Some seasonal produce is fresh and grown year-round in hothouses or shipped from warmer climates, This includes most herbs, garlic, lettuce, avocados, and some tomatoes and grapes. (These are common examples but there are more.) These are okay to buy year round, if you find that they're flavorful and fresh. Bananas, coconuts, and most other tropical fruits are also fresh year round because different varieties ripen at different times, so most of it is fresh and tasty all year long (the tropical growing season is year-round). However, shipping can be a problem, and if fruit is picked too early or shipped a long ways, it can lose its flavor--which can explain why not all mangoes, bananas and coconuts are equally delicious.

Other produce is available year-round because it's put into cold storage after harvesting so it will remain available long into its off-seasons. This includes apples, asparagus, onions, tomatoes, broccoli, cauliflower, Brussels sprouts, carrots, potatoes, sweet potatoes, some citrus fruits, and more. Some decline very little in taste, like onions and garlic, but others lose both flavor and nutrition. Most of the produce listed here is not good out of season, apples and asparagus in particular (and tomatoes, unless you find freshly harvested hothouse varieties).

When you buy produce out of season, it's hard to know if you're getting fresh produce that's been shipped from a different climate or months-old produce that's been in cold storage. If it's tropical, then it's probably okay, but if it's something grown in north America, be wary if you see it on grocery shelves out of season. 

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How to Choose Produce

Beyond choosing fresh, in-season produce, look for firmness and fragrance. Anything soft or mushy-feeling is past its prime, and anything with no smell isn't ripe and was probably picked too early in hopes of it being ripe by the time it reaches the store. Many fruits and vegetables will continue to ripen after picking so buying unripe produce can be a good strategy if you're not going to use it right away. On the other hand, if picked too early, some produce never ripens properly. There's really no way to know for sure, which is yet another powerful argument for buying in-season produce whenever possible.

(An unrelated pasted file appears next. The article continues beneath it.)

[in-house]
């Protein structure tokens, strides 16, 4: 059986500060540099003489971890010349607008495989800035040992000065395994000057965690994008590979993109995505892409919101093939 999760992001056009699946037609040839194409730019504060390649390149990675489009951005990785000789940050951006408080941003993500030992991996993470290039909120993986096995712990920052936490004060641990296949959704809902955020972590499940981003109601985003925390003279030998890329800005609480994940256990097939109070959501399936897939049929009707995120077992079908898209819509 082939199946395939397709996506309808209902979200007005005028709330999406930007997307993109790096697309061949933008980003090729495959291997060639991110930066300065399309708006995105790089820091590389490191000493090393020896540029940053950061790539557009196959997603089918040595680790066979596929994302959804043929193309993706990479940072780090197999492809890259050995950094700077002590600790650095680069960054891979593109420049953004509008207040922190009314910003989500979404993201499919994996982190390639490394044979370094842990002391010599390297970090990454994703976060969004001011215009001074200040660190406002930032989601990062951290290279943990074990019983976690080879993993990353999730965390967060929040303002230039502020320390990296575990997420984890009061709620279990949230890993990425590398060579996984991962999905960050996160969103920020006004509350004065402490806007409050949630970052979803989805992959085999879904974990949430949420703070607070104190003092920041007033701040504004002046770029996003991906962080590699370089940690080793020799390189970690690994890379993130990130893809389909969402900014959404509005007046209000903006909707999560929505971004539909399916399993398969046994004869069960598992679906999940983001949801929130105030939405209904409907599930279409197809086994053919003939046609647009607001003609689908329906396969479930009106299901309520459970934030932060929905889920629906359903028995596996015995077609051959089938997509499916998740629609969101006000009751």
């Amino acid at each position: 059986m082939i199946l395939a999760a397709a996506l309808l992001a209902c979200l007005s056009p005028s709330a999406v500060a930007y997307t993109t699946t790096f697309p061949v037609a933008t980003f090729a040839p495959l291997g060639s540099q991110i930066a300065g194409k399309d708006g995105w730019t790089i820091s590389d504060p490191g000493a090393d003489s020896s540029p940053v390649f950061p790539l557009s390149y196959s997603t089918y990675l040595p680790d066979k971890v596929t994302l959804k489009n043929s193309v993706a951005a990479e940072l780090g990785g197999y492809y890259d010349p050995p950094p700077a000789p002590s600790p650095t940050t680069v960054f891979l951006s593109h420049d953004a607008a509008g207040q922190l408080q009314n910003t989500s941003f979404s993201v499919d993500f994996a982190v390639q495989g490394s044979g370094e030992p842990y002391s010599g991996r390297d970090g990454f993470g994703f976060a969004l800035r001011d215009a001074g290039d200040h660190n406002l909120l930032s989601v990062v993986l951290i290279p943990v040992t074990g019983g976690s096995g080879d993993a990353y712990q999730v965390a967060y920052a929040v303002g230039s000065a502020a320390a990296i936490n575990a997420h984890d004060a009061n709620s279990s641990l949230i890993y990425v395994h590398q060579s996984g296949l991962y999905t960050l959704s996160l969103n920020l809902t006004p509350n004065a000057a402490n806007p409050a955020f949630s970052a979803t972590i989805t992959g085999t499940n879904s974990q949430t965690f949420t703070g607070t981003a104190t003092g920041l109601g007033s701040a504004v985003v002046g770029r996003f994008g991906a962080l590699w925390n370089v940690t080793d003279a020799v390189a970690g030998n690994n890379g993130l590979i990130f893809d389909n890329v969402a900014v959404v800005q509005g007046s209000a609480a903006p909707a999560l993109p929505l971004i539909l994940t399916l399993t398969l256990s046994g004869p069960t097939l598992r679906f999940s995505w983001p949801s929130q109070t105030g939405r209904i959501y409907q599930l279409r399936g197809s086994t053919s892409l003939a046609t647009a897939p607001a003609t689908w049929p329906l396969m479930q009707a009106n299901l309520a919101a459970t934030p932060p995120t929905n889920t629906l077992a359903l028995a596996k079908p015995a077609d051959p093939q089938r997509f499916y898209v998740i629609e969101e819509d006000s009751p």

Modern produce has been bred and treated for hardiness during shipping, which often means sacrificing flavor. This isn't true for all produce, but it does explain why some firm, red tomatoes (for example) that look beautiful are completely flavorless. 

Buying in season largely prevents this type of tragedy. 

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Seasonal Produce Infographic

Here's a printable infographic that lists seasonal produce for most parts of the US and Canada. To print, click on the link below the graphic. It will open up a PDF, which you can print.

The produce listed as "All Year" isn't necessarily produced all year round (though some is, like lettuce and greens from California), but this produce does well in cold storage, not losing a lot of flavor or nutrition. Though you can often find most types of produce year round, we recommend you avoid tomatoes, apples, berries, cherries, melons, peaches, plums, pears, asparagus, cucumbers, peas, corn on the cob, and green beans out of season. 

Seasonal Produce Infographic

To print click this link:

seasonal produce infographic.pdf

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Seasonal Produce FAQs

Here are some frequently asked questions about seasonal produce.

Why Is Seasonal Produce Less Expensive?